the past we can count only Raja Bhartrhari and Raja Bhoja. King
Janaka need not be considered as he was living in the Ramayana times.
Vacaspati Mishra, who mentioned Rajavartika lived before Raja Bjoja
and that helps us eliminate Raja Bhoja as the contender for the
authorship of Yuktidipika leaving Bhartrhari as the only possible
author of the Yuktidipika. 

To accommodate Bhartrhari's Monistic
feeling with the apparently dualistic language of the Sankhya-karika
he might have had to look at the very basis of the meanings of the
words and sentences. It could then be that  he could have authored
the Vakyapadiya and the Yuktifipika in parallel or he wrote the
Vakyapadiya after writing the Yuktidipika. Prof. Aklujlar seems to be
of the opinion that that YD was written later than VP (quoting
Pandeya's edition) but that does not contradict the possibility of
both the Vakyapadiya and the Yuktidipika being written by the same
author and that too their being written simultaneously. 

leanings on the interpretation of Sankhya seems to have been shown by
Johannes Bronkhorst in his paper “Studies on Bhartrhari, 8 :
prakrta dhvani and the Samkhya tanmatras” (Jour. Ind. Philosophy,
27, 1 / 2, pp. 23-33 (1999). Scholars opine that the अखण्डवाक्यार्थe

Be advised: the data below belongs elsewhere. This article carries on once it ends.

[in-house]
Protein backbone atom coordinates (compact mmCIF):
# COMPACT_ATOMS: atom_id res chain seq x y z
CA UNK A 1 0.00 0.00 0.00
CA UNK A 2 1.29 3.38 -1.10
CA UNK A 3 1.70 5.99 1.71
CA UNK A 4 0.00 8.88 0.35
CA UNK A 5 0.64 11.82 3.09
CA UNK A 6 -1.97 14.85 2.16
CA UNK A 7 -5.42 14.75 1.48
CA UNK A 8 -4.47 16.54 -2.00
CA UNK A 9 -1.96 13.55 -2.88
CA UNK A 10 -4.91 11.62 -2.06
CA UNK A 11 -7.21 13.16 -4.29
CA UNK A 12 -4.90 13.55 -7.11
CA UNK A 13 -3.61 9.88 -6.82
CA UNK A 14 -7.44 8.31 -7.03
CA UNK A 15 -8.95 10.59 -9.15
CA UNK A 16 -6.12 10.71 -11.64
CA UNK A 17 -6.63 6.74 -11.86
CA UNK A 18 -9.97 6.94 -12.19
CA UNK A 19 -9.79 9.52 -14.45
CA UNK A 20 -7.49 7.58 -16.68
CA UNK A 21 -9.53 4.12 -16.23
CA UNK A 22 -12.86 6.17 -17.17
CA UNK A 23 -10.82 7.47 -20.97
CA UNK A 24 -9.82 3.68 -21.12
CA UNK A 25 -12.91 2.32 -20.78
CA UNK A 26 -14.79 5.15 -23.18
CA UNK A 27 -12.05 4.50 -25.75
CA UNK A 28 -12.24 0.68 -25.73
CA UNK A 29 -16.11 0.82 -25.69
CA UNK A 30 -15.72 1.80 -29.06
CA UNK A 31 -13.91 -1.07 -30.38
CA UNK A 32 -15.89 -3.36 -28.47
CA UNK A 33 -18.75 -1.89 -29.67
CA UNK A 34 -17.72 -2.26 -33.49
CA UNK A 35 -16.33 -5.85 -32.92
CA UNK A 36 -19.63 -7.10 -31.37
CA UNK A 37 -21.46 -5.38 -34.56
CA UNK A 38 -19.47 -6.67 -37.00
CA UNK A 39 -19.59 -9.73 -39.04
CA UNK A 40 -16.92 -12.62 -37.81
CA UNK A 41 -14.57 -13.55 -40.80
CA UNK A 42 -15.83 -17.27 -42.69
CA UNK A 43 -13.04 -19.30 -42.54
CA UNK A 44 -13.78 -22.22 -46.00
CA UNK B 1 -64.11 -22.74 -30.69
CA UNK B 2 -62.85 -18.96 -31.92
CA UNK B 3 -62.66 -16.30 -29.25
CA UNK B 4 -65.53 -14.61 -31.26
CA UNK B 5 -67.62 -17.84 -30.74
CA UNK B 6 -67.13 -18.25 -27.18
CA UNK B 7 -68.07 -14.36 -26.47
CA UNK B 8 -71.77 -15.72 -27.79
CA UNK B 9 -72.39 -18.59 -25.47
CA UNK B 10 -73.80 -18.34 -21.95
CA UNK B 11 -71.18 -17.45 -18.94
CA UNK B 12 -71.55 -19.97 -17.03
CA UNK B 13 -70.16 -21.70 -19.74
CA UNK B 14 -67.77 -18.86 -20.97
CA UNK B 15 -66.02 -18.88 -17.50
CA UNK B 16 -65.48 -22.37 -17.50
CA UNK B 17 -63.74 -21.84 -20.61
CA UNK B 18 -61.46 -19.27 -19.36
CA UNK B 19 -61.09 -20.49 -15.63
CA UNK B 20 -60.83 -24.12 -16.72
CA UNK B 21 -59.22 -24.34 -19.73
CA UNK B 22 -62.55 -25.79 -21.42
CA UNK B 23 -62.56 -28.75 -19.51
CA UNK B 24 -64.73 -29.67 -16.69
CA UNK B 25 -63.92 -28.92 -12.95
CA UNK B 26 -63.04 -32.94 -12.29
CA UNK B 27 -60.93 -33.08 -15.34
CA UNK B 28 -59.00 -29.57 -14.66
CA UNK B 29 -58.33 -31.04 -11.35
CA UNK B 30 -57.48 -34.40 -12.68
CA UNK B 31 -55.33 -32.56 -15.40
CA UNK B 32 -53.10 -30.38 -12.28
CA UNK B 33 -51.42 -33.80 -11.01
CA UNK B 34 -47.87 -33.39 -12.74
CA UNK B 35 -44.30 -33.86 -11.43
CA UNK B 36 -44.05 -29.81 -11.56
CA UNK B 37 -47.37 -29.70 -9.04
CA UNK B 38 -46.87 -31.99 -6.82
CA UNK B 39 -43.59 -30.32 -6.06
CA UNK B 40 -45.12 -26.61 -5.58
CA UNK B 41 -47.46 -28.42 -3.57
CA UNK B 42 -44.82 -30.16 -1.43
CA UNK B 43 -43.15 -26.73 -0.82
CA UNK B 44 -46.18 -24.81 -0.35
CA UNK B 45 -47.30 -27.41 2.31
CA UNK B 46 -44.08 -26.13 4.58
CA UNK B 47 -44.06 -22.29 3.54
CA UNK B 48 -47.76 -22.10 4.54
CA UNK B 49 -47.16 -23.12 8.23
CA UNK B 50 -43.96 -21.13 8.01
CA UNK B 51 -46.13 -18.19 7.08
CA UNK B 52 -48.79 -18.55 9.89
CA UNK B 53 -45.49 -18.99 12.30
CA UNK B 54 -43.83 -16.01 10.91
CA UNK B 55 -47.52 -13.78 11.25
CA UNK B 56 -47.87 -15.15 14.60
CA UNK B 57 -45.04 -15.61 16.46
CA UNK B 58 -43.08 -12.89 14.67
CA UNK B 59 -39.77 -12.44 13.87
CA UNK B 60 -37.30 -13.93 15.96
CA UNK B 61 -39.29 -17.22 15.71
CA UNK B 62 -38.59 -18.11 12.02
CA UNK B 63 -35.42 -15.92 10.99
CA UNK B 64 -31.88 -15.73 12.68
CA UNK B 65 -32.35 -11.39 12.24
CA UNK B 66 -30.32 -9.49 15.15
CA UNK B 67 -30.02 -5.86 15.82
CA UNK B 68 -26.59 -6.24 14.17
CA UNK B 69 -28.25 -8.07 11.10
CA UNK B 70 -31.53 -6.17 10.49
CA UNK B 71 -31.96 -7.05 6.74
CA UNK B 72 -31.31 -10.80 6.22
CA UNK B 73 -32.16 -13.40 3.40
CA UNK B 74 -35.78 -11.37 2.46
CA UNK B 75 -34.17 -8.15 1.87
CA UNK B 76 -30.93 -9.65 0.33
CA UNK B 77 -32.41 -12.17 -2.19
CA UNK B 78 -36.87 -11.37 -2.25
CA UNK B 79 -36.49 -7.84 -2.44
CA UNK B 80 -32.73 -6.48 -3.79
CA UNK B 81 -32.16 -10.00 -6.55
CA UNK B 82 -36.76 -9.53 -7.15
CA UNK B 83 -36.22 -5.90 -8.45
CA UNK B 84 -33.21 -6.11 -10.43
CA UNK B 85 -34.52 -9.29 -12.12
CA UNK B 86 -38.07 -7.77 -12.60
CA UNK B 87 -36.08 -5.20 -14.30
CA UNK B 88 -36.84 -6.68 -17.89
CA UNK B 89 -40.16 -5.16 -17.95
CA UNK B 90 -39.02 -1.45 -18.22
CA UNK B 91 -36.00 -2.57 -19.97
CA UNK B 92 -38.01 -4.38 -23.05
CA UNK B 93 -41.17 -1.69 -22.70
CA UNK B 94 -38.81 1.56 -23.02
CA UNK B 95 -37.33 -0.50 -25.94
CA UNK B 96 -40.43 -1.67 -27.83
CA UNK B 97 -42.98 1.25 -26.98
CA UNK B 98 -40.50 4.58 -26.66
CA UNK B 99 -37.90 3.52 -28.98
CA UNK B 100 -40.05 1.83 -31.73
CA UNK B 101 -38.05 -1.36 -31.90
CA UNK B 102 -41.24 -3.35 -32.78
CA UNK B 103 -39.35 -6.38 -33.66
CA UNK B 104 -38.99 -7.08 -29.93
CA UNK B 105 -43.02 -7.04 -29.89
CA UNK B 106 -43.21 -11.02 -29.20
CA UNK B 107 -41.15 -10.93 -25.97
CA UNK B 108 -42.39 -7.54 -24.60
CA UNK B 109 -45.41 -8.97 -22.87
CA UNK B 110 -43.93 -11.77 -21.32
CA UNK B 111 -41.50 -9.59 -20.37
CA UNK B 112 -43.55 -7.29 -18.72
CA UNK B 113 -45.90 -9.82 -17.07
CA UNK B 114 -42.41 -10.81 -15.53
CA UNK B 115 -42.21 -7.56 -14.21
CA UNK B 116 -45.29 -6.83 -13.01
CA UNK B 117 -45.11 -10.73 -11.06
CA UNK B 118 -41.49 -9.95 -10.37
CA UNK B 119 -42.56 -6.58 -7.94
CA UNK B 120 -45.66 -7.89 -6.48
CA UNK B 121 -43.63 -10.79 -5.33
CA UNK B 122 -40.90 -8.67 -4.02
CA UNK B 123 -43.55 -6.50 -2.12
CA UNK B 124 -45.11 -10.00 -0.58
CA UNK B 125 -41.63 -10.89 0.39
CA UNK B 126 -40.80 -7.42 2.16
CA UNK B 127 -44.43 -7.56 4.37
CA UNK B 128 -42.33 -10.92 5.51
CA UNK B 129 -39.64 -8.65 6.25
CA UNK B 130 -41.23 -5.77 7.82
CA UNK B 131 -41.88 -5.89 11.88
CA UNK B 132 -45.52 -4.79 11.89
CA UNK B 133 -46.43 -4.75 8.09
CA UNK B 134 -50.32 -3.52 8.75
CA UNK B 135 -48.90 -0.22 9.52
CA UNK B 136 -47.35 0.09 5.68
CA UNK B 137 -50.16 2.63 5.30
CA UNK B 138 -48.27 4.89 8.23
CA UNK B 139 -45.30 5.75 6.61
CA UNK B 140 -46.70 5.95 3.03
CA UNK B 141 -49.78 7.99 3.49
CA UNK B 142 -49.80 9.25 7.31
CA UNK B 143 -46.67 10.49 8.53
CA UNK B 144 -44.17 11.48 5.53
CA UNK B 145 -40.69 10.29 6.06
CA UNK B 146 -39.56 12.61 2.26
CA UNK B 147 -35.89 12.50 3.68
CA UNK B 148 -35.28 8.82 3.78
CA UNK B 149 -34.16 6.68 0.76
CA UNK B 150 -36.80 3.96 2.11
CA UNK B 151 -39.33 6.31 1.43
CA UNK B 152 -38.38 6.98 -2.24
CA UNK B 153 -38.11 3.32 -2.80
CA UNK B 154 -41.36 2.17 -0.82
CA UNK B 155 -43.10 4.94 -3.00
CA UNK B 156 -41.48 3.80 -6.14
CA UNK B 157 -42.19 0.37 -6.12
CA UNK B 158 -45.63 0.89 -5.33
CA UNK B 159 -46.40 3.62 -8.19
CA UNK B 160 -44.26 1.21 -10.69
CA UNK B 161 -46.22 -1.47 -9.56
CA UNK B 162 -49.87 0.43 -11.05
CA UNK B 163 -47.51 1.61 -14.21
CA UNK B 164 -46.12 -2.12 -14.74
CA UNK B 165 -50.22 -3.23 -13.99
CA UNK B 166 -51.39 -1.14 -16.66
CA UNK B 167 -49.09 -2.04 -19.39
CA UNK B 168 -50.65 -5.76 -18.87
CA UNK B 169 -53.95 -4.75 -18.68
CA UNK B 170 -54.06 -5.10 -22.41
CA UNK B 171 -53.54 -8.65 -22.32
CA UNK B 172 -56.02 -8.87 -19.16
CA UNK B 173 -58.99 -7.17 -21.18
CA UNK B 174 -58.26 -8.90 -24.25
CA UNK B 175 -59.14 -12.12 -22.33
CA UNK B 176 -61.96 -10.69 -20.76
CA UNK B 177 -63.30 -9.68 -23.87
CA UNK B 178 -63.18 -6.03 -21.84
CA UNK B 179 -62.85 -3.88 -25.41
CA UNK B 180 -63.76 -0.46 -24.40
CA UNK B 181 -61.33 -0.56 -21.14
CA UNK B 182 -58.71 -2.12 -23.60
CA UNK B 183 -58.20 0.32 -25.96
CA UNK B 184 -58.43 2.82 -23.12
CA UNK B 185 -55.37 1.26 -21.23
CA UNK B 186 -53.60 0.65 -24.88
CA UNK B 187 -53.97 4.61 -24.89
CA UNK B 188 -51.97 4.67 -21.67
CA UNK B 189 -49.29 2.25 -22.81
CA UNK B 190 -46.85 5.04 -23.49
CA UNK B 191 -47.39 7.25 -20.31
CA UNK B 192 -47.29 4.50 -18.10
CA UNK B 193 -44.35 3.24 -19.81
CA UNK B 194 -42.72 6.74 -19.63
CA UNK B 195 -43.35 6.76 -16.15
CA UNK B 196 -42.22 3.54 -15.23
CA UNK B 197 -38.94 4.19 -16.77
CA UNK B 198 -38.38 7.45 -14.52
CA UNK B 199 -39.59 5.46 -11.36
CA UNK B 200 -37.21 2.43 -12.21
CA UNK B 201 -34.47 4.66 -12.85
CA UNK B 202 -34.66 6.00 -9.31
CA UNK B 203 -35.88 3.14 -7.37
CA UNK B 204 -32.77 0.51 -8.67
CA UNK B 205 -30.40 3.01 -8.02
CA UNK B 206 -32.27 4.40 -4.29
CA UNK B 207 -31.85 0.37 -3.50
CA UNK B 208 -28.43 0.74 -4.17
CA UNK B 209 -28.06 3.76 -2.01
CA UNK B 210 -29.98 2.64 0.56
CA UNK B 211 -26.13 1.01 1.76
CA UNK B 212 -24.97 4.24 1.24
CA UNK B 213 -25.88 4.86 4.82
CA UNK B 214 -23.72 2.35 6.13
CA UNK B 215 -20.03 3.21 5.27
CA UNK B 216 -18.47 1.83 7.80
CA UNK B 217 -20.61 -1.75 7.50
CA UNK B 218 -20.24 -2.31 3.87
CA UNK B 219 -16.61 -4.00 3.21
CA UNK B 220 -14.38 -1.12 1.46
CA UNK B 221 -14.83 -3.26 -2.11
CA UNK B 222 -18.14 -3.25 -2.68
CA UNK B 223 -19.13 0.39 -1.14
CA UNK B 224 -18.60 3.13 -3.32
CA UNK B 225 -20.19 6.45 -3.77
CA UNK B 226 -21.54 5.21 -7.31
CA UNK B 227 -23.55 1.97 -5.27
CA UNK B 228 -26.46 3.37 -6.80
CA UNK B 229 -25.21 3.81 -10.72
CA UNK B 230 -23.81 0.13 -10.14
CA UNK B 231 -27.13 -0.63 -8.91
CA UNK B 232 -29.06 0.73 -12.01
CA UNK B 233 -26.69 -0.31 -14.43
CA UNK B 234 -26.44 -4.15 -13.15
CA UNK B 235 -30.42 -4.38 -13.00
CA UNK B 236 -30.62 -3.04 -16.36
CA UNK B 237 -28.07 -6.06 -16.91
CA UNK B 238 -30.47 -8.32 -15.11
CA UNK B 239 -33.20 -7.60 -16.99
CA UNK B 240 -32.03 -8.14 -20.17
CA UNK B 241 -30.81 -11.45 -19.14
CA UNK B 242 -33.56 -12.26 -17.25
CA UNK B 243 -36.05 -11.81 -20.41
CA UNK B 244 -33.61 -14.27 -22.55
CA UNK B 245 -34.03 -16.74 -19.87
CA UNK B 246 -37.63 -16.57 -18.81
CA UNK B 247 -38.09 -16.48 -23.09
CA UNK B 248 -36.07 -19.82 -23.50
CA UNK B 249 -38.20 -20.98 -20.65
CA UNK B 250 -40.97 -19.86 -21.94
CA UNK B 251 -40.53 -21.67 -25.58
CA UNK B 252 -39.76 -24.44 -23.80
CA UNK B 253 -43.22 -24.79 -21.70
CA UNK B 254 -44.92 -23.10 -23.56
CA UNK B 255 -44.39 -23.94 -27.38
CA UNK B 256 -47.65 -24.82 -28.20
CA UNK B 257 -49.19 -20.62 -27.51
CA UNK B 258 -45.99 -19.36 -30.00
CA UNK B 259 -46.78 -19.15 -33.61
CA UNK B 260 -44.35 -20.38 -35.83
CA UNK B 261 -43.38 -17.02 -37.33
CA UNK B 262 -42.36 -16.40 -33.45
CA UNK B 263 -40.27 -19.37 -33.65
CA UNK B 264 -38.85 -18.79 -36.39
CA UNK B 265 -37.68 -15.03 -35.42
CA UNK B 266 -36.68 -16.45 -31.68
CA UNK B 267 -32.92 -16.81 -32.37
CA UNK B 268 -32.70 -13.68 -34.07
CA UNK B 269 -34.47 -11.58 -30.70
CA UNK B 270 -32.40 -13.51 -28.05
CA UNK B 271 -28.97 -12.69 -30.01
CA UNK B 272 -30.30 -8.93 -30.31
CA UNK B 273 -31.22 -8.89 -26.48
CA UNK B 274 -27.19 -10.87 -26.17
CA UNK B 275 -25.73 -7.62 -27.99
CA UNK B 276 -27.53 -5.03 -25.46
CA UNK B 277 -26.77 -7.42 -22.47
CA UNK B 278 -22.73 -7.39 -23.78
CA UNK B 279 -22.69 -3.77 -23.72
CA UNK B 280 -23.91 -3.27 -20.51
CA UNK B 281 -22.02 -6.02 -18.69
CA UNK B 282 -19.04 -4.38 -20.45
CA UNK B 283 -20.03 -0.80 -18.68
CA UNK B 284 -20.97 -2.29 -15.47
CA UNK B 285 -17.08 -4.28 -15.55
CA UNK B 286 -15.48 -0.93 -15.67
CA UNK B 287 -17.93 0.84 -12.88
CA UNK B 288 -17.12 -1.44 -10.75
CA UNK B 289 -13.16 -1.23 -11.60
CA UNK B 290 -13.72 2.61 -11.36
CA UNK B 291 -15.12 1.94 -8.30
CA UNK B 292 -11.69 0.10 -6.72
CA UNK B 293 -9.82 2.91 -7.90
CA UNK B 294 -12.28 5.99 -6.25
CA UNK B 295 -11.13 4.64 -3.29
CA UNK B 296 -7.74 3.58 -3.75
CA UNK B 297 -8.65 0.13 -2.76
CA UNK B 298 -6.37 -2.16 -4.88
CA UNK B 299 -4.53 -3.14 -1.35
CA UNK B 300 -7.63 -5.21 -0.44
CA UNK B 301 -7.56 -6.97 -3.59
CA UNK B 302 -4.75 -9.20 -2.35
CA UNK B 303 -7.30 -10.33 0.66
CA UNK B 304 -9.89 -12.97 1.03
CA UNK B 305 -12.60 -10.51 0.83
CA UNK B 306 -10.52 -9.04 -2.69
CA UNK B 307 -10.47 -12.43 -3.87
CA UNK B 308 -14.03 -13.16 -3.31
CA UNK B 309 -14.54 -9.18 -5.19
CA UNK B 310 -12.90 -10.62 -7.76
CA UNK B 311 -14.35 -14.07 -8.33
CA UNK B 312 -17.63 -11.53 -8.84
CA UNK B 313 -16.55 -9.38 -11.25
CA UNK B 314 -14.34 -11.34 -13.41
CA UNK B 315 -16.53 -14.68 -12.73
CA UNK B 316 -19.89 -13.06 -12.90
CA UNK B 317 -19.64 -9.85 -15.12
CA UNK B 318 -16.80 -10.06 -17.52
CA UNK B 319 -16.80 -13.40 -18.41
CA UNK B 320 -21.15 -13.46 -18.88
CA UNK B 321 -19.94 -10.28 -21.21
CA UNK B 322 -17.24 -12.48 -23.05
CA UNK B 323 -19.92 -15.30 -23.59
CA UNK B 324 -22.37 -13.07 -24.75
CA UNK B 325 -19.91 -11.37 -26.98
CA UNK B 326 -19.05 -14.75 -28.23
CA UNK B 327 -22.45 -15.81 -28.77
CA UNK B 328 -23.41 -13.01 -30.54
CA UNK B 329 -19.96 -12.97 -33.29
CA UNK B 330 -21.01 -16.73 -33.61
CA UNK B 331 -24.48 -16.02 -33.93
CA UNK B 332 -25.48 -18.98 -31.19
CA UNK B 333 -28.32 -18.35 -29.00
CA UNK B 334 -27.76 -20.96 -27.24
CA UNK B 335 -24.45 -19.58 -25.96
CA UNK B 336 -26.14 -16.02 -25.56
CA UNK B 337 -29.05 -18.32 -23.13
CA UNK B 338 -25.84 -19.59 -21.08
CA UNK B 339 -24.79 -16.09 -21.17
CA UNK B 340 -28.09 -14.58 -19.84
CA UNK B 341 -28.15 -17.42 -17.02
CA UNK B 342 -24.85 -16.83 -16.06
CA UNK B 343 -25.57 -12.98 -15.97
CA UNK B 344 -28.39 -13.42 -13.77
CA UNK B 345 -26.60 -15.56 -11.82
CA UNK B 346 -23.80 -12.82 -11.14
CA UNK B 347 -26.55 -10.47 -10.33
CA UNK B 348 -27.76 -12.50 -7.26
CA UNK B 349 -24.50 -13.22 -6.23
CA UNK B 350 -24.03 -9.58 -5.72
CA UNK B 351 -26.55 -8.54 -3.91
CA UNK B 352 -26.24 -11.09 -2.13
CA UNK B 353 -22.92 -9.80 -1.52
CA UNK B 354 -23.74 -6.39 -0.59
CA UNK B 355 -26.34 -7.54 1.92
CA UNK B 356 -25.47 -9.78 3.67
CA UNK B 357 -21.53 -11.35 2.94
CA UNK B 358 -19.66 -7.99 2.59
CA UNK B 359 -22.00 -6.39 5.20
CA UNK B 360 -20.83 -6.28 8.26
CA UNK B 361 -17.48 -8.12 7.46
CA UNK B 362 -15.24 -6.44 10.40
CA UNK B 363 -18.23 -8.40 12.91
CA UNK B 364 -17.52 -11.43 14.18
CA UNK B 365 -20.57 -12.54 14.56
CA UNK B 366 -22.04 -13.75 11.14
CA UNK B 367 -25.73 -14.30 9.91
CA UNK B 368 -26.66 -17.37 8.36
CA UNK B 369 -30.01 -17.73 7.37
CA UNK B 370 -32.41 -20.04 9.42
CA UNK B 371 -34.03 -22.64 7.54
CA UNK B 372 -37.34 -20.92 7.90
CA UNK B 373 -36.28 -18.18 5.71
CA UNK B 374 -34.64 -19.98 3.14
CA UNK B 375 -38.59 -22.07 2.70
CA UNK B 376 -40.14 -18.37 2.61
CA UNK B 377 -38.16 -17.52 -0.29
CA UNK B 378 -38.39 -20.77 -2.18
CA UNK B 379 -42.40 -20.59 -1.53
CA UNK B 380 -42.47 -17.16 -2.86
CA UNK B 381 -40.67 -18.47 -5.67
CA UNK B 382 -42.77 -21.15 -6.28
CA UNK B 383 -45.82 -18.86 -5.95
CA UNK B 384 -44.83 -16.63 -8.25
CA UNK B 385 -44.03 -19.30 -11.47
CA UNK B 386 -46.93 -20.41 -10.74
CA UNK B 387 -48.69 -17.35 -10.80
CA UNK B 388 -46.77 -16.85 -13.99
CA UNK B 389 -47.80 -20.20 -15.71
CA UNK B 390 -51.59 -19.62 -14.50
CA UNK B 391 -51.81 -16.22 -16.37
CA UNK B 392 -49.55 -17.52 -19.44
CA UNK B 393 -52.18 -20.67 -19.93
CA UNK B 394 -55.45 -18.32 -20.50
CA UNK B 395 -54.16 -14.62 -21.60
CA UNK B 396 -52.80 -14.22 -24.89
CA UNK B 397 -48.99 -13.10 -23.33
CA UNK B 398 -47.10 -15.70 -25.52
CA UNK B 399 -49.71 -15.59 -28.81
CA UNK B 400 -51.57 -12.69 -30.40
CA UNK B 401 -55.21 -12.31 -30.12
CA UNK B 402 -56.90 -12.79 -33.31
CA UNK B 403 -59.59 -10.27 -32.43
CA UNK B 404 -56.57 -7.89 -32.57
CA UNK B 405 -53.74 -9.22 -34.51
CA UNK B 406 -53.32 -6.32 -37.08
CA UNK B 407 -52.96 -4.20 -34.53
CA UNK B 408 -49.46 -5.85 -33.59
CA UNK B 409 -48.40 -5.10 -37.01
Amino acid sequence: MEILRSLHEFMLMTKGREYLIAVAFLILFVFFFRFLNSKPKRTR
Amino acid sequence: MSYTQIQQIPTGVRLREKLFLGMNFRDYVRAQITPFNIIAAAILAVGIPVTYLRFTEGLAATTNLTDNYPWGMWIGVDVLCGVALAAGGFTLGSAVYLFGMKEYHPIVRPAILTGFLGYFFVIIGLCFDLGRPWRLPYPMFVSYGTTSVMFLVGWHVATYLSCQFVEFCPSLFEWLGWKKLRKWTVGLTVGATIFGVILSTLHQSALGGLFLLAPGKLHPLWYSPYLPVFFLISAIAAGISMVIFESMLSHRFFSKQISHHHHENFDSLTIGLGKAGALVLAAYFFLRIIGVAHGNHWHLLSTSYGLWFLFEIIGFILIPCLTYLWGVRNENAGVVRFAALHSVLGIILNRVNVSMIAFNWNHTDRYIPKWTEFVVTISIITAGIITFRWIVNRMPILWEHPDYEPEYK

stablished in Vakyapadiyam is akin to तत्त्वमसि of अद्वैतिनः। Did
Bhartrhari try to interpret Sankhya by taking Brahman as the cause
rather than the Prakrti as the cause. Yuktidipika omitted a few
Karikas before and after the Karika - 61and this may be a pointer to
that, as these omitted verses were emphatic about Prkrti alone being
the cause. This also makes me wonder if Bhartrhari was the author of
the Vakyabhashya of the Kena Upanishad, which shows the Brahman as
the cause of everything. Many scholats have been doubting Adi
Shankara's authorship of the Vakyabhashya of the Kena-Upanishad,
though Anandagiri in his Tika says that it was the work of Adi
Shankaracharya, but written after the Padabhashya. 

Scholars have
also pointed out that the author of the Yuktidipika might be having a
similar view to Bhartrhari of the process of revelation of the Veda
(or Sankhya knowledge), and both the Yuktidipika and Vakyapadiyavrtti
quote the same description of the process of Veda revelation and
transmission from Nirukta 1.20. Prof. Aklujkar also discussed this in
his chapter /  article "Veda Revelation according to Bhartrhari"
in the book Bhartrhari:
Language, Thought and Reality.

Sunil KB